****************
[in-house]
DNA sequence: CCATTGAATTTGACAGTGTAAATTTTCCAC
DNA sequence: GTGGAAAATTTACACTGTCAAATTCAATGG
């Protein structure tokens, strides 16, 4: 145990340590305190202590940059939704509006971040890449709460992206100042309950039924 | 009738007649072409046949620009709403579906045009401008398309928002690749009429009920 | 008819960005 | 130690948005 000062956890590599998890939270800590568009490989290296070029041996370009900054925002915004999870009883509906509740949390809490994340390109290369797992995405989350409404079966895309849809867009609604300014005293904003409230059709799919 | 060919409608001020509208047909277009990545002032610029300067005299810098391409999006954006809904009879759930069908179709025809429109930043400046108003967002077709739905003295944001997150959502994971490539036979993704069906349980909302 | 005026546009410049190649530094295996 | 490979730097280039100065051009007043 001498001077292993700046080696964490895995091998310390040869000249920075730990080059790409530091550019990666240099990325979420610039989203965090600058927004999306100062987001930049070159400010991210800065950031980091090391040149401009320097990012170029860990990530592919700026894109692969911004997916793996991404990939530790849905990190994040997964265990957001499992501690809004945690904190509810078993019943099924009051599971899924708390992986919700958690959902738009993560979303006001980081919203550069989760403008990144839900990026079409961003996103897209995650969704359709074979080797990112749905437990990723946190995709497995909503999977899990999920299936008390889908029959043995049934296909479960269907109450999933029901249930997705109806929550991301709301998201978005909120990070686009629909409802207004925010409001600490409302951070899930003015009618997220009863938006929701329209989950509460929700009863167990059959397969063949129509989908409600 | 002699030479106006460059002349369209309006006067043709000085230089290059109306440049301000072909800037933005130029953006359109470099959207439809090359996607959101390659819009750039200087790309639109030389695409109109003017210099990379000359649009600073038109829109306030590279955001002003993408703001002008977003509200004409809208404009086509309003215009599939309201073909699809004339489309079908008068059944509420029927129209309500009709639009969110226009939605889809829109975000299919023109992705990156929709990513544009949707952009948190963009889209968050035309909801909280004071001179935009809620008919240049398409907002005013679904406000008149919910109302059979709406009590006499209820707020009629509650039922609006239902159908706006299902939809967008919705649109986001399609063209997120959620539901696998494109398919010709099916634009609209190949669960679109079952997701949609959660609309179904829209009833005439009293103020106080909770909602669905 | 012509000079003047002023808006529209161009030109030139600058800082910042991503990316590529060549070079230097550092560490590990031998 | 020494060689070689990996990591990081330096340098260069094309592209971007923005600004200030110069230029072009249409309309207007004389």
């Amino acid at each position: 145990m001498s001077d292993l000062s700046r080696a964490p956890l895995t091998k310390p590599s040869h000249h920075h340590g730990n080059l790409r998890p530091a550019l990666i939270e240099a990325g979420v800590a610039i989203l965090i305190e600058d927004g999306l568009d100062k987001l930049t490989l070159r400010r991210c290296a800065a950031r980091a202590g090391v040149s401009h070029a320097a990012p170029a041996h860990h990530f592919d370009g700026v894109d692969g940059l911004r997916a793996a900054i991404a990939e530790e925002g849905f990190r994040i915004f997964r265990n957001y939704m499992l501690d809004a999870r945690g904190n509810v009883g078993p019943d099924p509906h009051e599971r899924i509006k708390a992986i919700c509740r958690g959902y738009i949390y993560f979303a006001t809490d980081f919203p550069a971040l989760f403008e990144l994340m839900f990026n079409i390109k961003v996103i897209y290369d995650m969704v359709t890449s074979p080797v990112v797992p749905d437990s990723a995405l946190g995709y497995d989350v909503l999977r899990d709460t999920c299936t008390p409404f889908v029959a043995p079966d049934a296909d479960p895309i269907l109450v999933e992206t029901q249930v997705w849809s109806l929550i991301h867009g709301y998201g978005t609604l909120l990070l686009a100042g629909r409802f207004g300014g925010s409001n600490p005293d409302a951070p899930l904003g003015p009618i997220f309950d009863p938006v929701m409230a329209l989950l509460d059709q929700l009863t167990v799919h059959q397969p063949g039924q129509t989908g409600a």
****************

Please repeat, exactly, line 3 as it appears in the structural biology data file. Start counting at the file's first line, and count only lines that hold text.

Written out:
DNA sequence: GTGGAAAATTTACACTGTCAAATTCAATGG